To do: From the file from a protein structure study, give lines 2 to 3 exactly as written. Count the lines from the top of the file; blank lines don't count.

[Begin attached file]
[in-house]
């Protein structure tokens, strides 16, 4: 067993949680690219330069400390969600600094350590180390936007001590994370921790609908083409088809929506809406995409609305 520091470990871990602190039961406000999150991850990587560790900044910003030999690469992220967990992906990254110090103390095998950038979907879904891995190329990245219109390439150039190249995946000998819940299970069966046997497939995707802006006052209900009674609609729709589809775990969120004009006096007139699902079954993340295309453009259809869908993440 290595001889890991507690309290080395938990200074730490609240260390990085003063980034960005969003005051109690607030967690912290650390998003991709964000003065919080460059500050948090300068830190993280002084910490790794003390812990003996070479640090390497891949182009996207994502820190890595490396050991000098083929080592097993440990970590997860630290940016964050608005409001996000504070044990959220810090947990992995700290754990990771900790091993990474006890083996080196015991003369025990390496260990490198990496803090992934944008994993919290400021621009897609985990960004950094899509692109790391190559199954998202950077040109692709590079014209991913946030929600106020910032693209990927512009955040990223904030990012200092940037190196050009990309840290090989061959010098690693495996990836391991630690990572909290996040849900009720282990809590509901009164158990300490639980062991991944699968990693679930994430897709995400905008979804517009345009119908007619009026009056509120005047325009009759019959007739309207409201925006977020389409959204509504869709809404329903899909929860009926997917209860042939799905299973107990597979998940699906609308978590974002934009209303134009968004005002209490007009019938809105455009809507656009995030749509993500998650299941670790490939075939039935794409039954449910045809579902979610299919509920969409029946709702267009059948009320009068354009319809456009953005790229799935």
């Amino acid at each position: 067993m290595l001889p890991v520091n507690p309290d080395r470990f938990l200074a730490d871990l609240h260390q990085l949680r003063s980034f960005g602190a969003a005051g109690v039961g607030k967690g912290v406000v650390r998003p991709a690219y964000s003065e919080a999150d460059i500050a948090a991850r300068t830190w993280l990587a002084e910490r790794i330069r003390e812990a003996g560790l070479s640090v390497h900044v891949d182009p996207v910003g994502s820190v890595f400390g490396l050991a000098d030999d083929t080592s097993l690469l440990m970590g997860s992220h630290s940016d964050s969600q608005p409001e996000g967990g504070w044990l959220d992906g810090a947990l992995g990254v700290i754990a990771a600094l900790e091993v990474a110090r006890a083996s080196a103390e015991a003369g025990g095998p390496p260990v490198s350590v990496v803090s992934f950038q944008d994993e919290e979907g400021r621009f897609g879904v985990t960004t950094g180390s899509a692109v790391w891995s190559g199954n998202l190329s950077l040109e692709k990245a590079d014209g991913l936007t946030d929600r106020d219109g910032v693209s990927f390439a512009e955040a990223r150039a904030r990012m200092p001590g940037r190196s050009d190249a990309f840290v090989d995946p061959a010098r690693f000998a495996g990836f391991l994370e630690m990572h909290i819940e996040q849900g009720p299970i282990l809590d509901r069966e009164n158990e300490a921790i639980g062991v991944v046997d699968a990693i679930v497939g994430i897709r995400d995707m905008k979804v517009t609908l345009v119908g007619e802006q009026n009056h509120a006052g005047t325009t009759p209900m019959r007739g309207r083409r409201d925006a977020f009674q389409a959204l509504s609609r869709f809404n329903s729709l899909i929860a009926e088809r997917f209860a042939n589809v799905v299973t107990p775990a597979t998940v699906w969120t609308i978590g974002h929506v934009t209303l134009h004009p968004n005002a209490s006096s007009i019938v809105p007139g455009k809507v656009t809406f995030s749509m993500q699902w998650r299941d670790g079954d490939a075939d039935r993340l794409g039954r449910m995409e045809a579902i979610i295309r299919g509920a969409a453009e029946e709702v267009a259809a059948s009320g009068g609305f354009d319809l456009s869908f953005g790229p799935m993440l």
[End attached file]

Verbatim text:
């Protein structure tokens, strides 16, 4: 067993949680690219330069400390969600600094350590180390936007001590994370921790609908083409088809929506809406995409609305 520091470990871990602190039961406000999150991850990587560790900044910003030999690469992220967990992906990254110090103390095998950038979907879904891995190329990245219109390439150039190249995946000998819940299970069966046997497939995707802006006052209900009674609609729709589809775990969120004009006096007139699902079954993340295309453009259809869908993440 290595001889890991507690309290080395938990200074730490609240260390990085003063980034960005969003005051109690607030967690912290650390998003991709964000003065919080460059500050948090300068830190993280002084910490790794003390812990003996070479640090390497891949182009996207994502820190890595490396050991000098083929080592097993440990970590997860630290940016964050608005409001996000504070044990959220810090947990992995700290754990990771900790091993990474006890083996080196015991003369025990390496260990490198990496803090992934944008994993919290400021621009897609985990960004950094899509692109790391190559199954998202950077040109692709590079014209991913946030929600106020910032693209990927512009955040990223904030990012200092940037190196050009990309840290090989061959010098690693495996990836391991630690990572909290996040849900009720282990809590509901009164158990300490639980062991991944699968990693679930994430897709995400905008979804517009345009119908007619009026009056509120005047325009009759019959007739309207409201925006977020389409959204509504869709809404329903899909929860009926997917209860042939799905299973107990597979998940699906609308978590974002934009209303134009968004005002209490007009019938809105455009809507656009995030749509993500998650299941670790490939075939039935794409039954449910045809579902979610299919509920969409029946709702267009059948009320009068354009319809456009953005790229799935």
């Amino acid at each position: 067993m290595l001889p890991v520091n507690p309290d080395r470990f938990l200074a730490d871990l609240h260390q990085l949680r003063s980034f960005g602190a969003a005051g109690v039961g607030k967690g912290v406000v650390r998003p991709a690219y964000s003065e919080a999150d460059i500050a948090a991850r300068t830190w993280l990587a002084e910490r790794i330069r003390e812990a003996g560790l070479s640090v390497h900044v891949d182009p996207v910003g994502s820190v890595f400390g490396l050991a000098d030999d083929t080592s097993l690469l440990m970590g997860s992220h630290s940016d964050s969600q608005p409001e996000g967990g504070w044990l959220d992906g810090a947990l992995g990254v700290i754990a990771a600094l900790e091993v990474a110090r006890a083996s080196a103390e015991a003369g025990g095998p390496p260990v490198s350590v990496v803090s992934f950038q944008d994993e919290e979907g400021r621009f897609g879904v985990t960004t950094g180390s899509a692109v790391w891995s190559g199954n998202l190329s950077l040109e692709k990245a590079d014209g991913l936007t946030d929600r106020d219109g910032v693209s990927f390439a512009e955040a990223r150039a904030r990012m200092p001590g940037r190196s050009d190249a990309f840290v090989d995946p061959a010098r690693f000998a495996g990836f391991l994370e630690m990572h909290i819940e996040q849900g009720p299970i282990l809590d509901r069966e009164n158990e300490a921790i639980g062991v991944v046997d699968a990693i679930v497939g994430i897709r995400d995707m905008k979804v517009t609908l345009v119908g007619e802006q009026n009056h509120a006052g005047t325009t009759p209900m019959r007739g309207r083409r409201d925006a977020f009674q389409a959204l509504s609609r869709f809404n329903s729709l899909i929860a009926e088809r997917f209860a042939n589809v799905v299973t107990p775990a597979t998940v699906w969120t609308i978590g974002h929506v934009t209303l134009h004009p968004n005002a209490s006096s007009i019938v809105p007139g455009k809507v656009t809406f995030s749509m993500q699902w998650r299941d670790g079954d490939a075939d039935r993340l794409g039954r449910m995409e045809a579902i979610i295309r299919g509920a969409a453009e029946e709702v267009a259809a059948s009320g009068g609305f354009d319809l456009s869908f953005g790229p799935m993440l």